This problem therefore calls for renewed scholarly and policy attention to how states can better perform these crucial functions, and thus to the performance of state bureaucracies. It also calls for novel approaches to how to resolve this problem. This dissertation project takes up this call by focusing attention on the too often neglected role of organizational performance and its role in improved service delivery by state bureaucracies. In particular, I focus on the under-investigated problems of organizational capability, its causes, and its relationship to positive organizational outputs in the context of “middle capability” countries.

I investigate the challenge of improving state capability by looking closely at the dynamics of Brazil, a paradigmatic and large middle-income country that has struggled with this very set of problems for a number of decades. In particular, I examine why there is variation in reform implementation in front-line bureaucratic units in three different sectors: education, policing and industrial policy. These sectors represent three different types of street-level (non-logistical) bureaucracies in a state of “middle capability” like Brazil. I chose case studies in each sector that have been deemed successes in reform implementation, but that actually exhibited tremendous variation in the management of the front-line service delivery units.

My question is: Why do some schools, police pacification units and innovation institutes do better than others? My hypothesis is that bureaucratic behavior is important to explaining this.

To research the question, I have drawn on semi-structured surveys, with both open- and close-ended questions to examine the behavioral patterns of managers (police commanders, school principals and innovation institute directors) of these front-line units. Having examined nearly 160 units across three sectors, I have found that purely structural explanations cannot account for this variation. For instance, I found units in the least likely places that were being very well managed while others in favorable settings that were not well managed.

So what accounts for this variation? I argue that an important part of this success under these conditions is related to how bureaucrats in middle management approach their responsibilities, and especially how they deal with fulfilling their responsibilities in light of the rules and protocols under which they operate. In particular, I hypothesize and have found evidence that the most successful are the middle-level bureaucrats who share a particular behavioral profile – a profile I refer to as operating “at the fringes of formality.”

The fringes of formality behavioral profile entails three main characteristics: middle-level agents who exhibit initiative, spend time on strategic rather than administrative or tactical functions and who operate in a particular way in the bureaucracy, husbanding and spending bureaucratic capital in a way that is innovative and results-oriented, but respects the rules and the interests of the organization. This differentiates such behavior both from model Weberian bureaucrats who strictly follow rules and protocols but also from jeitinho bureaucrats who simply seek convenient workarounds without reference to the interests of the larger organization or rules.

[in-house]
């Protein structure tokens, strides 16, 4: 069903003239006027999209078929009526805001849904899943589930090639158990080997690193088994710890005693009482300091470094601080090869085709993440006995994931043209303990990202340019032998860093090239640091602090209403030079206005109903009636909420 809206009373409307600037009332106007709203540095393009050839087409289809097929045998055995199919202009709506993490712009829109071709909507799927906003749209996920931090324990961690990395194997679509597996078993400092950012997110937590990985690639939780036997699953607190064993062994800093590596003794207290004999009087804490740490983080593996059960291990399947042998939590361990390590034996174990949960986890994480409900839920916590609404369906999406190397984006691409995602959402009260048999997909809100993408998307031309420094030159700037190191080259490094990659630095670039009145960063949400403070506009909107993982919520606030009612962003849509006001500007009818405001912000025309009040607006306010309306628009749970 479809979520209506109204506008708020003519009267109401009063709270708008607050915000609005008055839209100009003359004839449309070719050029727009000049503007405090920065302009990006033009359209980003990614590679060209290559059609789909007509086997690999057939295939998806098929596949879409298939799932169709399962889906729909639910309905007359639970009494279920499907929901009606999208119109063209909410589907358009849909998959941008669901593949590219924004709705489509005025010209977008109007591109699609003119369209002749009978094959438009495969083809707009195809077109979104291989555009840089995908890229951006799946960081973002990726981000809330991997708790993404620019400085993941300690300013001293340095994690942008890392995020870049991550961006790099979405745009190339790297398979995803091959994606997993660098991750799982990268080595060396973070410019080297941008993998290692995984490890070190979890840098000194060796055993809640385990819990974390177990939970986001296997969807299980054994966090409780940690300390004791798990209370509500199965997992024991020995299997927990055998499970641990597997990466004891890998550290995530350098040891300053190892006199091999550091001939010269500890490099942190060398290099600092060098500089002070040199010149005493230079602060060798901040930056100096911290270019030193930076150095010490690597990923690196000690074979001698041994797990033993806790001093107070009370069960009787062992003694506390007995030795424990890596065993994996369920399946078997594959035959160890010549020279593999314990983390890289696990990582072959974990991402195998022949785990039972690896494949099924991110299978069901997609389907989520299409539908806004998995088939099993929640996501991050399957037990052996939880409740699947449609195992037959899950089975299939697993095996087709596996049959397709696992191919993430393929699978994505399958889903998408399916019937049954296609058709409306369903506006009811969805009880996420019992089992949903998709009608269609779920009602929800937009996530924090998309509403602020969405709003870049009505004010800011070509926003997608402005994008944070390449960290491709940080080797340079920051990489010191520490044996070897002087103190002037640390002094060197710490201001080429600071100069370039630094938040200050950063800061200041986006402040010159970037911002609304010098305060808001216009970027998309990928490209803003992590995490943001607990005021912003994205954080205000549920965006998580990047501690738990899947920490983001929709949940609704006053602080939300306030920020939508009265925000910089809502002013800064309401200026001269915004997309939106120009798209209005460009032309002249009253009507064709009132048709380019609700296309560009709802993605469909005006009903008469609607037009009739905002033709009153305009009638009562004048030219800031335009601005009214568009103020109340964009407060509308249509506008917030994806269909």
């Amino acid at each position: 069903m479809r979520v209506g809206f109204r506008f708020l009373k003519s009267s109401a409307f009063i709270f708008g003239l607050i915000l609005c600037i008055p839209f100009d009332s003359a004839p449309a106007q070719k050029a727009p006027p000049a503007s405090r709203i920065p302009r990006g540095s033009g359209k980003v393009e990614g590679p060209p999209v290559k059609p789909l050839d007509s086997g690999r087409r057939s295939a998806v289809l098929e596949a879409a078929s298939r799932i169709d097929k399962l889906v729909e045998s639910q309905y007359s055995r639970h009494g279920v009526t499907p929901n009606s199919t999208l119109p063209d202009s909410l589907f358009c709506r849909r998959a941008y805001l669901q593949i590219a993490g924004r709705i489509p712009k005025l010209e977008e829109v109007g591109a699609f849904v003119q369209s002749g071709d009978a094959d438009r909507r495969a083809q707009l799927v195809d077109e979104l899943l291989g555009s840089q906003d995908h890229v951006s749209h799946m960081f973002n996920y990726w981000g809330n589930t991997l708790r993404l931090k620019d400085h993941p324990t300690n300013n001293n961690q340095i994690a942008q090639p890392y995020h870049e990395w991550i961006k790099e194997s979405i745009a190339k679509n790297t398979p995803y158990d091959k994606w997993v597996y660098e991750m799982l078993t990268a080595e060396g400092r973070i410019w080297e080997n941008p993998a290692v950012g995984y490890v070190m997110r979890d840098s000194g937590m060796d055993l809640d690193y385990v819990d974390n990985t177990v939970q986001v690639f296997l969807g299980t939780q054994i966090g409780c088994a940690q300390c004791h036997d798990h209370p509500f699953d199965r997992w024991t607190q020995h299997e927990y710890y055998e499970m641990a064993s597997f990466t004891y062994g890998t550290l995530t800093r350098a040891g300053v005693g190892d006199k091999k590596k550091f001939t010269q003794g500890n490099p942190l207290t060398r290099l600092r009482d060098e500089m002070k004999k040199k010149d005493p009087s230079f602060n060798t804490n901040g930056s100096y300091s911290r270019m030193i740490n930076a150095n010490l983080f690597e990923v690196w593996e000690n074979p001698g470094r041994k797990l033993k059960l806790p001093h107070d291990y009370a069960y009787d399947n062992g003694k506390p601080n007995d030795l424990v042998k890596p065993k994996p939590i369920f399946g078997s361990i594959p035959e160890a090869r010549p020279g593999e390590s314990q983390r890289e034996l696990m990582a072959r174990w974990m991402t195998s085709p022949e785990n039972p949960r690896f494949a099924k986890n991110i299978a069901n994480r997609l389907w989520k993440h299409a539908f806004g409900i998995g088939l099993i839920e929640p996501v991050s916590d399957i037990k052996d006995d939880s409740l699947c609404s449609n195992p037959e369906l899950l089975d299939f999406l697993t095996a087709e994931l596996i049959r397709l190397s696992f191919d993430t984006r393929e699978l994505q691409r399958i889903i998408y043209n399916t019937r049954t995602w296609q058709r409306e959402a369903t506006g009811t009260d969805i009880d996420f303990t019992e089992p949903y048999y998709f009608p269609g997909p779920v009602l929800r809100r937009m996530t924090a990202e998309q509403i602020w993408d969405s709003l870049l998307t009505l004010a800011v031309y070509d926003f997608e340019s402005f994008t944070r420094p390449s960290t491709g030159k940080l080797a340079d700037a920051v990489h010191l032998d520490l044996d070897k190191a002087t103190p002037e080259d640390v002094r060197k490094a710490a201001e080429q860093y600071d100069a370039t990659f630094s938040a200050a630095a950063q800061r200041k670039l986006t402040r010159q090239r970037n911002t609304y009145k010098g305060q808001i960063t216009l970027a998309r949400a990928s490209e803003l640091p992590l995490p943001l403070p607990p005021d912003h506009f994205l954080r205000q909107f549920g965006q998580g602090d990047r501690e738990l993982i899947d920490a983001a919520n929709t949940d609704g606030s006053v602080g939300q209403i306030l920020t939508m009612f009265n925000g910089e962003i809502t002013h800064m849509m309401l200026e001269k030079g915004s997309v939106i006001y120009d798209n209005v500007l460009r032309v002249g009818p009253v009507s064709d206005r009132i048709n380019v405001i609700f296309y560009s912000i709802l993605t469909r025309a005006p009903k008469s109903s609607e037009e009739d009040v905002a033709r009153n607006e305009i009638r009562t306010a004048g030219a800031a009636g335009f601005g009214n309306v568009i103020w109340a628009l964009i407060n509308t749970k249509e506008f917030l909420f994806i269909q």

What do these three characteristics that describe the fringes of formality behavior mean in practice? Middle-level agents who have initiative show a strong sense of de facto autonomy and are energetic in the pursuit of solutions to organizational challenges within their appropriate sphere in the bureaucracy. Middle-level agents who spend their time largely on strategic functions are mostly involved in planning and abstract thinking, as opposed to administrative and routinized functions. Lastly, agents who are operating at the fringes of formality use their bureaucratic capital in a way that is useful and productive to the organization’s interests but tangential to the rules and protocols rather than strictly following them. In doing so, these agents are able to stretch and create space within rules without breaking them and in a manner that also benefits the organization as a whole.

I have found evidence that this behavior is present in organizations in Brazil, but also that it seems to be associated with positive administrative or intermediate outputs from the relevant level of their organizations. This, in turn, is associated with better organizational performance.

It is important to note that the aim of the project is to explain the variation in reform implementation across front-line administrative units by examining the relationship between behavioral profiles and intermediate organizational outputs. The aim of the project is not to examine whether given bureaucracies or organizational programs and initiatives lead to improved outcomes and overall performance in the sector. Rather, the aim is to identify the kinds of bureaucratic behavior that are associated with better bureaucratic performance in middle capability settings. Thus, the focus is on evaluating what causes bureaucratic competence, not with the evaluating programs themselves. Of course, while good programs are important to good public outcomes, so too bureaucratic competence is essential to effective public service provision.

Ultimately, the dissertation project has found a profile of behavior that seems to be associated with positive organizational outputs. This behavior is not the typical behavior that is commonly understood to be “proper” or “optimal” bureaucratic behavior. It is a behavior that actually somewhat deviates from the norm of what is considered “good” bureaucratic behavior. The upshot is that the behavior that actually works is one that is more bottom-up, more organic, and not the one that seems “the best” from a distance or in the abstract. In other words, there are practices currently being evolved or developed on the ground, within bureaucracies without top-down guidance or management that are working, even if they do not really conform to what is usually understood as best practice. These are the practices that can allow the middle-level manager to free their respective front-line unit of the middle capability trap and move to a more Weberian looking type of bureaucracy in the long run.